Calling all K-12 students, Ph.D. aspirants, and those of your who are looking at your online class screen after hours – those professionals who want to know more, the moms that are about to go back into the uncertain workforce, and those who are desperately trying to learn a new skill.
We are all students. Some of us are painfully aware of our own ADHD. Maybe it’s not clinical, but our lives have started to revolve around short stimuli and fleeting moments delivered by our mobile device, that it’s becoming harder and harder to concentrate on longer materials like articles and chapter reading assignments.
We really feel like this has taken the biggest hit. Why? Because we do most of our work on the screen. Some students (especially when taking online classes from home, a very common thing in the age of COVID) even sit in complete darkness. Lighting affects how alert we are, and can actually have a great impact on our concentration and alertness. What to do?
Get those LEDs already! Don’t know what to get exactly? If you’re still holding on to your energy-guzzling Edison type bulb, all you have to do is replace it with E14 light bulbs – they are probably the most classic and basic LEDs out there.
What’s the advantage? Glad you asked! There have been studies in concentration done, of course. They have shown that:
- LED lights boost cognitive skills
- LEDs lower rates of error in students
- The reading speed is improved
- Concentration is improved
- Hyperactivity in K-12 students is reduced
This is because LED lights can imitate natural light – and we’re simply not getting enough of that these days.
One of our colleagues over at the IT department sent us a photo of his workstation once. It was his couch, with a creaky coffee table that was full of magazines, notes, coffee cups, and Star War figurines.
We know that IT people like to be eccentric, but the problem is that this is what the study area of a lot of students looks like nowadays. And that’s not good.
If your work area is cluttered, it might contribute to your attention wandering and many subconscious distractions. It’s best to clean your work area before you sit down to studying. This way, the only thing in front of you will be your work. Even an excessive amount of coffee cups or loose papers will create a sense of chaos and disorder.
When you tidy up, don’t forget to dust and wipe down surfaces. Seriously – it will get you motivated. Everyone always feels better when they come to the office after the janitor has just paid us a visit – clean countertops, work stations, emptied garbage cans, and that “clean” smell – mix that with the aroma of freshly brewed coffee, and the world is yours for the taking!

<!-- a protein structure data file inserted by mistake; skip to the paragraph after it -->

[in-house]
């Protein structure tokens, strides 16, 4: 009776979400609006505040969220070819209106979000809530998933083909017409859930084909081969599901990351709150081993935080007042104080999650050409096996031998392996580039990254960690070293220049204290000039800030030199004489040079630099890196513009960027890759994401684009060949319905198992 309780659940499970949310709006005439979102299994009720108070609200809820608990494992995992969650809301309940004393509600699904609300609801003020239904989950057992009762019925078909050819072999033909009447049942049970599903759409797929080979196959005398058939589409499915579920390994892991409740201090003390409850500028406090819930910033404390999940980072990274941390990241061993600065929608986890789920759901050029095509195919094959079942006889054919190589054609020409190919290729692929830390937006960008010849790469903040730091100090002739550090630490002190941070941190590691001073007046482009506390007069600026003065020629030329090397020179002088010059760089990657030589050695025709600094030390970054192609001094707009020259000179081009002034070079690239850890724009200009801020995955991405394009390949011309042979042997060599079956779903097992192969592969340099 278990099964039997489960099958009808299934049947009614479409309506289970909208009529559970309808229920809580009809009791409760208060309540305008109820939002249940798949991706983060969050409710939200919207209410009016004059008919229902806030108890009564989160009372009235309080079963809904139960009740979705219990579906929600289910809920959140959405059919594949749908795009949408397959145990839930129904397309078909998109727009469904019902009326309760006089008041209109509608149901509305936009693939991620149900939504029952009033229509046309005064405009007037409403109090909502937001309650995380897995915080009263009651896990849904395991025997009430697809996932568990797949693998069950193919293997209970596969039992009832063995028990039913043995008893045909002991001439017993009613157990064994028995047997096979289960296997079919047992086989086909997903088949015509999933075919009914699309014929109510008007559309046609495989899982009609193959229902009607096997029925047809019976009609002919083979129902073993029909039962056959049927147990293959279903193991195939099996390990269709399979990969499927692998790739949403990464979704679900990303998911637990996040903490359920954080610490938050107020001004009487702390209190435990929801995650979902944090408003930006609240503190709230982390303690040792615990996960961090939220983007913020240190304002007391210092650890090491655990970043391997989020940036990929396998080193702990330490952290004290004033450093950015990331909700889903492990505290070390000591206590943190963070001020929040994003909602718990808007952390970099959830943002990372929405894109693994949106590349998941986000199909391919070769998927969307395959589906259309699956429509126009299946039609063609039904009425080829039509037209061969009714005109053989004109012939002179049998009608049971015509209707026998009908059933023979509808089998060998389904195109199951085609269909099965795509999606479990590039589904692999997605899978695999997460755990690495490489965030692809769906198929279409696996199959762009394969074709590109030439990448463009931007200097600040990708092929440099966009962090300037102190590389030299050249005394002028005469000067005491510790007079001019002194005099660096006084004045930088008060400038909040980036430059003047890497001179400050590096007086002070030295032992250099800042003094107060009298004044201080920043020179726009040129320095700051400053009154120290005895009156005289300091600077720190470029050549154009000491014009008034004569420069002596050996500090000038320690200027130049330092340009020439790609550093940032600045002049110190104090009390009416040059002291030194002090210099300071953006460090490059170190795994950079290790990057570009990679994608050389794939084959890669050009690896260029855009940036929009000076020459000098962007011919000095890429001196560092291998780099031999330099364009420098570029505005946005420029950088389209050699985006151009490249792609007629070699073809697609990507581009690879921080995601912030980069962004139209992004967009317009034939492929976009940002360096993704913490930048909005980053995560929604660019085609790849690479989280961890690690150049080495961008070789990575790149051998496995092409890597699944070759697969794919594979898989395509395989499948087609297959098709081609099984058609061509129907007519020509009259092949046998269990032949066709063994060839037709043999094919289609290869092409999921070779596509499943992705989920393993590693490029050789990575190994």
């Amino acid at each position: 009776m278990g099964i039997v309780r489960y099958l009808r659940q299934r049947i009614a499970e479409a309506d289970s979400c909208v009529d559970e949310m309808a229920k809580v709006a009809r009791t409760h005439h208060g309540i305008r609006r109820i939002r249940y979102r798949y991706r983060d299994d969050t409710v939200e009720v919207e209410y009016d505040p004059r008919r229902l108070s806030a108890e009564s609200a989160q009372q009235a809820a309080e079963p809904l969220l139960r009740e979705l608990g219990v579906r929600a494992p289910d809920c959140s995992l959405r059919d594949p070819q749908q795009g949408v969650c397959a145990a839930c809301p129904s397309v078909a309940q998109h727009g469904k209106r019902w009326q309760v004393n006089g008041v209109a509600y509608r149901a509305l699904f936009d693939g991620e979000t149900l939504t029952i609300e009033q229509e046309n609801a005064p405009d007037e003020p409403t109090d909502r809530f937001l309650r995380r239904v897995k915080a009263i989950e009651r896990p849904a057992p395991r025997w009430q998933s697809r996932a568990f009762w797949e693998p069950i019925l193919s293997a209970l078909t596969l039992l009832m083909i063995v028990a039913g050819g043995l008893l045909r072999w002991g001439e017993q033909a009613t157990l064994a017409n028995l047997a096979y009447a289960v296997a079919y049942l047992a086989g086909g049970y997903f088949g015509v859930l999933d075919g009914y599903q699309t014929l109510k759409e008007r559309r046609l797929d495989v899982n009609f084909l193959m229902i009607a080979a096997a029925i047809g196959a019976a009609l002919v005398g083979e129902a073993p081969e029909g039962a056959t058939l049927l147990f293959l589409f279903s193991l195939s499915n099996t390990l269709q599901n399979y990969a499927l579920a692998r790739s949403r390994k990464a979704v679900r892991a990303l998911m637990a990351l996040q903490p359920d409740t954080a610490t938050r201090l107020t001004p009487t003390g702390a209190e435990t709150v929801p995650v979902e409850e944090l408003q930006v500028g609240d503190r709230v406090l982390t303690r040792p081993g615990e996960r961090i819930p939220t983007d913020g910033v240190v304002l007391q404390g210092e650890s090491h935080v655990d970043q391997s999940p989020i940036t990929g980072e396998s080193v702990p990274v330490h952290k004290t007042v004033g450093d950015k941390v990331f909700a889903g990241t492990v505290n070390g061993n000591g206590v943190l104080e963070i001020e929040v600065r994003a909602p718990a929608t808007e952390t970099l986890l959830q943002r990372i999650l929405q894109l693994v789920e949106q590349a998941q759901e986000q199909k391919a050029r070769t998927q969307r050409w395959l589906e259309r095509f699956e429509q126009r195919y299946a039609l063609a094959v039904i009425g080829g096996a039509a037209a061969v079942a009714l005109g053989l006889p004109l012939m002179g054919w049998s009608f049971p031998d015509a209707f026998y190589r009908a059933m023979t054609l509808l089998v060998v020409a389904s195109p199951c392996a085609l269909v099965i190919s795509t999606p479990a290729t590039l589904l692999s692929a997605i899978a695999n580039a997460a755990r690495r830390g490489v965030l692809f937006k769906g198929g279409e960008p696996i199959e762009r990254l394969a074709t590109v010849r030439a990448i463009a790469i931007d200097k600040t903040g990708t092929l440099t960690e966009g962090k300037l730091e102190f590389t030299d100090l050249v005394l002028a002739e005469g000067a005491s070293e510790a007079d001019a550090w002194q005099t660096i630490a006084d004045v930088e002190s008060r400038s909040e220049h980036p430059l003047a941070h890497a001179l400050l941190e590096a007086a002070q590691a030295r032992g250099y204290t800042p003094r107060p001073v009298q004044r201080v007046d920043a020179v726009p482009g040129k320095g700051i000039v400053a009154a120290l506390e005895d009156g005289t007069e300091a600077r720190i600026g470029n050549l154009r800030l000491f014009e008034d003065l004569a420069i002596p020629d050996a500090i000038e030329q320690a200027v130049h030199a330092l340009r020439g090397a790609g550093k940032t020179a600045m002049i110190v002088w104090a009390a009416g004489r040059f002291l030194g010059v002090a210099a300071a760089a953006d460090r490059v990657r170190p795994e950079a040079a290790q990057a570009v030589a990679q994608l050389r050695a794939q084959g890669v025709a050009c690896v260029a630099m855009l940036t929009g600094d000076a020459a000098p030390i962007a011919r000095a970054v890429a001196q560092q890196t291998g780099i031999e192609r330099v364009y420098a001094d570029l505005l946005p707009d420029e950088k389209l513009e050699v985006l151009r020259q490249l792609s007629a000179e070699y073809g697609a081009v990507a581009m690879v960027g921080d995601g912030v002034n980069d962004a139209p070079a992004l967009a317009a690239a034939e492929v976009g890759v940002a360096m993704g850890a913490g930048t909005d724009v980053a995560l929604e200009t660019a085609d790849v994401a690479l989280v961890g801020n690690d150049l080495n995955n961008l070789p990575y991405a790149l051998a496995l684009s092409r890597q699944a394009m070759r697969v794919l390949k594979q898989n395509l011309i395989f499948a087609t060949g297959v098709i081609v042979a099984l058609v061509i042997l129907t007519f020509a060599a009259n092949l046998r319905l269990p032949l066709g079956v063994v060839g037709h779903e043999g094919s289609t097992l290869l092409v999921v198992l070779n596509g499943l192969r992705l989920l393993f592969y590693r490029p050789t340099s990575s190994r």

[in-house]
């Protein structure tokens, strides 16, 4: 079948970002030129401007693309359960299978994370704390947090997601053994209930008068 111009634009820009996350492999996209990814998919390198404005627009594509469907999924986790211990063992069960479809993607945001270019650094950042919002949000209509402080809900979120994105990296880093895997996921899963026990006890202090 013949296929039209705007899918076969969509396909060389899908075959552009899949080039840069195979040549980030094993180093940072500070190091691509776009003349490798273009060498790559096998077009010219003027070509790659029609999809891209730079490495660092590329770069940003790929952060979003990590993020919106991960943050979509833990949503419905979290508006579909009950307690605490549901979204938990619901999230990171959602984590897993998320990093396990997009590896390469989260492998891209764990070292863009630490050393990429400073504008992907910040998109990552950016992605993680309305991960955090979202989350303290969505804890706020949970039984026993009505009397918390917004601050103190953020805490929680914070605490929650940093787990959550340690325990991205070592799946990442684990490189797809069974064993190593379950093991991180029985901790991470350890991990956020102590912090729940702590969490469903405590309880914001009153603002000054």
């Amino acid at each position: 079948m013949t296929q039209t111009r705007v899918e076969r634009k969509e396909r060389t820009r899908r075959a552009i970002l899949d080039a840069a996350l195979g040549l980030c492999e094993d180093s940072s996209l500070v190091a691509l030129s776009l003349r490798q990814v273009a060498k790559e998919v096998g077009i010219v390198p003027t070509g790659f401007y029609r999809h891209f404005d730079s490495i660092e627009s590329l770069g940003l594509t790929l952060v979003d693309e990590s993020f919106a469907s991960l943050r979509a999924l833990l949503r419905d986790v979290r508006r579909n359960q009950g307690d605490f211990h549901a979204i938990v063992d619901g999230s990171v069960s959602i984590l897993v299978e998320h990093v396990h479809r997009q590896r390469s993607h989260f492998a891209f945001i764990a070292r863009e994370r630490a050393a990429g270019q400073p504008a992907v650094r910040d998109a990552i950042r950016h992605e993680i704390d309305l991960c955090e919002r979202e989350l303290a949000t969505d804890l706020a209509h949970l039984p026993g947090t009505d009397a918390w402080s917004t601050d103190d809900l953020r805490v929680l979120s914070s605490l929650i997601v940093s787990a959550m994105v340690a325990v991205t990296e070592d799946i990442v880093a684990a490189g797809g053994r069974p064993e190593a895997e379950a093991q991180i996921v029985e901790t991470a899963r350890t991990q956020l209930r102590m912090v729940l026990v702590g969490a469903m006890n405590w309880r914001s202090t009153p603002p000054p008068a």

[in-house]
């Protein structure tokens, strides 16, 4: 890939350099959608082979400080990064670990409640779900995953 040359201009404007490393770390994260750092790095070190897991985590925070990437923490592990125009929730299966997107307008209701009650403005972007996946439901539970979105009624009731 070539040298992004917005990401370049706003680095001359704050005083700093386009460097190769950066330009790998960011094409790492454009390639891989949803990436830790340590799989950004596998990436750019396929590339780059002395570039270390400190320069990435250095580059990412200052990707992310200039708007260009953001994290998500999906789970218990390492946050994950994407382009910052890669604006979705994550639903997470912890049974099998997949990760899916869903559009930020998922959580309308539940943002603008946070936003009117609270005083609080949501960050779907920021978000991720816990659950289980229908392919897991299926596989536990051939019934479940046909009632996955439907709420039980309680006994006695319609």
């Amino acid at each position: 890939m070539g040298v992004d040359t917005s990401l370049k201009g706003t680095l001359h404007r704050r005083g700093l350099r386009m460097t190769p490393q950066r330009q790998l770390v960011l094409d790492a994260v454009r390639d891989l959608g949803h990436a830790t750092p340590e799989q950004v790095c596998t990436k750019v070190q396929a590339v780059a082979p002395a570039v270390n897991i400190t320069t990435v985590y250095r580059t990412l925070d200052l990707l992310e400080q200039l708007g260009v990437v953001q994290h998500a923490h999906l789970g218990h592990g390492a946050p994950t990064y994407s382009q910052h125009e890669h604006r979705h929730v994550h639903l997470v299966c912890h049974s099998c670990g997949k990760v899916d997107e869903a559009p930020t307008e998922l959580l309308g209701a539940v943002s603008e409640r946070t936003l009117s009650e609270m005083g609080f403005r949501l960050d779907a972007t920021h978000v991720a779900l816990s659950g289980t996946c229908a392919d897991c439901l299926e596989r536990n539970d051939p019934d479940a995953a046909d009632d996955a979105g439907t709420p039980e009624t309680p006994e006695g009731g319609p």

A Room of One’s Own
Every student needs their own study space. This has to be an exclusive study corner that is study-only. This is where you put your thinking cap on, concentrate, and people know to leave you alone. There is nothing worse than studying in the middle of your family’s arguments, games, comings, and goings.
Virginia Woolf knew this well. Her whole entire extended essay is dedicated to this, and although her subject were women writers, this concept of personal space and comfort that one needs in order to produce valuable results applies to everyone, especially if they want to absorb knowledge and be productive.
This might take some remodeling, but getting a study nook set up is going to have immediate effects on any student’s study habits, progress, and success.
What should such a study space have?
- A desk (so you can sit upright – not slouched over, half laying down)
- A comfortable chair
- A bright light (it should be an LED light adjusted to natural daylight temperature, not that of an oil lamp or a candle-lit dinner!)
These might seem like not much – but in fact, many students, especially K-12 students, struggle to find this space. It’s hard to access exactly when a child should have a “serious” place to study, but most experts agree that it’s when they start going to pre-school. A lot of parents miss this time slot, but it’s great to teach a child to be serious about their study space very early on.
It’s easy to build a habit when they’re young – chances are that later when faced with the couch and uncomfortable contortions of the body, they’ll choose the study space that they feel comfortable with and used to – a table and an ergonomic chair. This will help them to concentrate and not only make their results better, but it will also make their lives easier.
Yes, interior design can make or break a person’s study habits. It’s a proven thing. But it doesn’t mean that you have to turn your whole living area upside down – only figure out how to make a separate space for studying, whether you’re setting up this space for yourself or for your children.